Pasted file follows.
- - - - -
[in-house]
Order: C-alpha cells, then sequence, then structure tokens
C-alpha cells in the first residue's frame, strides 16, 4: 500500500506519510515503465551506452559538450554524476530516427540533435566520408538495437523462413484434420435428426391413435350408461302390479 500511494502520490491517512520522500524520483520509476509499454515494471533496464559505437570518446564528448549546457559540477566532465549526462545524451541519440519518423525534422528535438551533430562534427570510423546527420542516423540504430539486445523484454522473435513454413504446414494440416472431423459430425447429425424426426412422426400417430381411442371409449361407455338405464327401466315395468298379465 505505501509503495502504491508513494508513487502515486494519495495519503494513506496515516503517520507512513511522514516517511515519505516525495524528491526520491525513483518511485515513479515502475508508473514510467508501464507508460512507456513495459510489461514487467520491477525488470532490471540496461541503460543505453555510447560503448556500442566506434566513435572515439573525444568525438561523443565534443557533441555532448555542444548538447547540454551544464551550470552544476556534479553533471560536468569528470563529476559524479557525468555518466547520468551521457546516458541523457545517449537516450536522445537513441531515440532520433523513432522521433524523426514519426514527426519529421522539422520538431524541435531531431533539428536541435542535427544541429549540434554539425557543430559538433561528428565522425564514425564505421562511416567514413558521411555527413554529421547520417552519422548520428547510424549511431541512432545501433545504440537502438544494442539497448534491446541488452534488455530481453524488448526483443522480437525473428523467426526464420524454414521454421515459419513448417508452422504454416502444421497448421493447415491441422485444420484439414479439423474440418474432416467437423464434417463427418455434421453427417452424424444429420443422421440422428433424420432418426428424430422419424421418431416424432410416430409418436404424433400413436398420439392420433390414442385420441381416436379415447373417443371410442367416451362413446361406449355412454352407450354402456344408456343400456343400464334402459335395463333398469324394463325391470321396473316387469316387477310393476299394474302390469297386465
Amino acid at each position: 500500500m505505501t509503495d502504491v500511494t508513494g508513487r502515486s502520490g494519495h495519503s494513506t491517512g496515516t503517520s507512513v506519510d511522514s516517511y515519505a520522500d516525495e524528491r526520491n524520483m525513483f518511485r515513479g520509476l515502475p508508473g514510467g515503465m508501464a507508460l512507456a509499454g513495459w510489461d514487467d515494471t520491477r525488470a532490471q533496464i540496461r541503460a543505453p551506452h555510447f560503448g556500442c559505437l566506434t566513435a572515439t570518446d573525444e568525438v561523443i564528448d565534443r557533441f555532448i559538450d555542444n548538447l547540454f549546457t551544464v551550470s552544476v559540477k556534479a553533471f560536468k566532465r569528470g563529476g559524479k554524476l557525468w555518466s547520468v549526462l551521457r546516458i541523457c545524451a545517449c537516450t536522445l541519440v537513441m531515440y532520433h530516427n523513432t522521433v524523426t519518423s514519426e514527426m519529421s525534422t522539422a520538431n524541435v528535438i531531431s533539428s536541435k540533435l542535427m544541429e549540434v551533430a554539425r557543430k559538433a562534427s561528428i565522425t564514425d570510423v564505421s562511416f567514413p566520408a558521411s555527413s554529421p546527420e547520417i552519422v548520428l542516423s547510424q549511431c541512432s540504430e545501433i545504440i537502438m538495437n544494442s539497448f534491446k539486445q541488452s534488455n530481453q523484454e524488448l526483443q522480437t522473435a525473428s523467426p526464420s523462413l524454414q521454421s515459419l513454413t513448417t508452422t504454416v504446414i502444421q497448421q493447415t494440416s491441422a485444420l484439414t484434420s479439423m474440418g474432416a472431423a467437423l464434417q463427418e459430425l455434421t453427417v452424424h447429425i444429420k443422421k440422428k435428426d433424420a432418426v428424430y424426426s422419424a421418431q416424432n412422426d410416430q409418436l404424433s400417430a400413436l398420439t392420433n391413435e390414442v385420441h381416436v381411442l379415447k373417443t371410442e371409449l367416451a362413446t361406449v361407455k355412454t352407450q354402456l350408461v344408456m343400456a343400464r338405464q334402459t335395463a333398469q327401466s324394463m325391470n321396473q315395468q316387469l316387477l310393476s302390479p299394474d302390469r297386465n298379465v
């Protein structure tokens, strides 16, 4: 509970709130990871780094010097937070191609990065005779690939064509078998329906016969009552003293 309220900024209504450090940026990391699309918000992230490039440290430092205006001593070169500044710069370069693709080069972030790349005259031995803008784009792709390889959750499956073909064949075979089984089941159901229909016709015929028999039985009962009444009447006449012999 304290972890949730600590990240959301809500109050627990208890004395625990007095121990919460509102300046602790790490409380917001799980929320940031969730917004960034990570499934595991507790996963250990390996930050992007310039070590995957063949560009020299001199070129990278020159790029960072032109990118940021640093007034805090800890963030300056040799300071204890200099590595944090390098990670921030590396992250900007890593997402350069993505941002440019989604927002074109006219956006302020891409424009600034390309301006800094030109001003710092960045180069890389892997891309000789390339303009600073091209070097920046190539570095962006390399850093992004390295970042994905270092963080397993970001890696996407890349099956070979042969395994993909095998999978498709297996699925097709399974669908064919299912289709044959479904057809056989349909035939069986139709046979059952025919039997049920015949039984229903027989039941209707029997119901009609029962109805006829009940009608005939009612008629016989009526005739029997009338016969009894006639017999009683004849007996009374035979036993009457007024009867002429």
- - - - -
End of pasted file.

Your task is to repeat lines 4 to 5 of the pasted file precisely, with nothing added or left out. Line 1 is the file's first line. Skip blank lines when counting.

Amino acid at each position: 500500500m505505501t509503495d502504491v500511494t508513494g508513487r502515486s502520490g494519495h495519503s494513506t491517512g496515516t503517520s507512513v506519510d511522514s516517511y515519505a520522500d516525495e524528491r526520491n524520483m525513483f518511485r515513479g520509476l515502475p508508473g514510467g515503465m508501464a507508460l512507456a509499454g513495459w510489461d514487467d515494471t520491477r525488470a532490471q533496464i540496461r541503460a543505453p551506452h555510447f560503448g556500442c559505437l566506434t566513435a572515439t570518446d573525444e568525438v561523443i564528448d565534443r557533441f555532448i559538450d555542444n548538447l547540454f549546457t551544464v551550470s552544476v559540477k556534479a553533471f560536468k566532465r569528470g563529476g559524479k554524476l557525468w555518466s547520468v549526462l551521457r546516458i541523457c545524451a545517449c537516450t536522445l541519440v537513441m531515440y532520433h530516427n523513432t522521433v524523426t519518423s514519426e514527426m519529421s525534422t522539422a520538431n524541435v528535438i531531431s533539428s536541435k540533435l542535427m544541429e549540434v551533430a554539425r557543430k559538433a562534427s561528428i565522425t564514425d570510423v564505421s562511416f567514413p566520408a558521411s555527413s554529421p546527420e547520417i552519422v548520428l542516423s547510424q549511431c541512432s540504430e545501433i545504440i537502438m538495437n544494442s539497448f534491446k539486445q541488452s534488455n530481453q523484454e524488448l526483443q522480437t522473435a525473428s523467426p526464420s523462413l524454414q521454421s515459419l513454413t513448417t508452422t504454416v504446414i502444421q497448421q493447415t494440416s491441422a485444420l484439414t484434420s479439423m474440418g474432416a472431423a467437423l464434417q463427418e459430425l455434421t453427417v452424424h447429425i444429420k443422421k440422428k435428426d433424420a432418426v428424430y424426426s422419424a421418431q416424432n412422426d410416430q409418436l404424433s400417430a400413436l398420439t392420433n391413435e390414442v385420441h381416436v381411442l379415447k373417443t371410442e371409449l367416451a362413446t361406449v361407455k355412454t352407450q354402456l350408461v344408456m343400456a343400464r338405464q334402459t335395463a333398469q327401466s324394463m325391470n321396473q315395468q316387469l316387477l310393476s302390479p299394474d302390469r297386465n298379465v
């Protein structure tokens, strides 16, 4: 509970709130990871780094010097937070191609990065005779690939064509078998329906016969009552003293 309220900024209504450090940026990391699309918000992230490039440290430092205006001593070169500044710069370069693709080069972030790349005259031995803008784009792709390889959750499956073909064949075979089984089941159901229909016709015929028999039985009962009444009447006449012999 304290972890949730600590990240959301809500109050627990208890004395625990007095121990919460509102300046602790790490409380917001799980929320940031969730917004960034990570499934595991507790996963250990390996930050992007310039070590995957063949560009020299001199070129990278020159790029960072032109990118940021640093007034805090800890963030300056040799300071204890200099590595944090390098990670921030590396992250900007890593997402350069993505941002440019989604927002074109006219956006302020891409424009600034390309301006800094030109001003710092960045180069890389892997891309000789390339303009600073091209070097920046190539570095962006390399850093992004390295970042994905270092963080397993970001890696996407890349099956070979042969395994993909095998999978498709297996699925097709399974669908064919299912289709044959479904057809056989349909035939069986139709046979059952025919039997049920015949039984229903027989039941209707029997119901009609029962109805006829009940009608005939009612008629016989009526005739029997009338016969009894006639017999009683004849007996009374035979036993009457007024009867002429």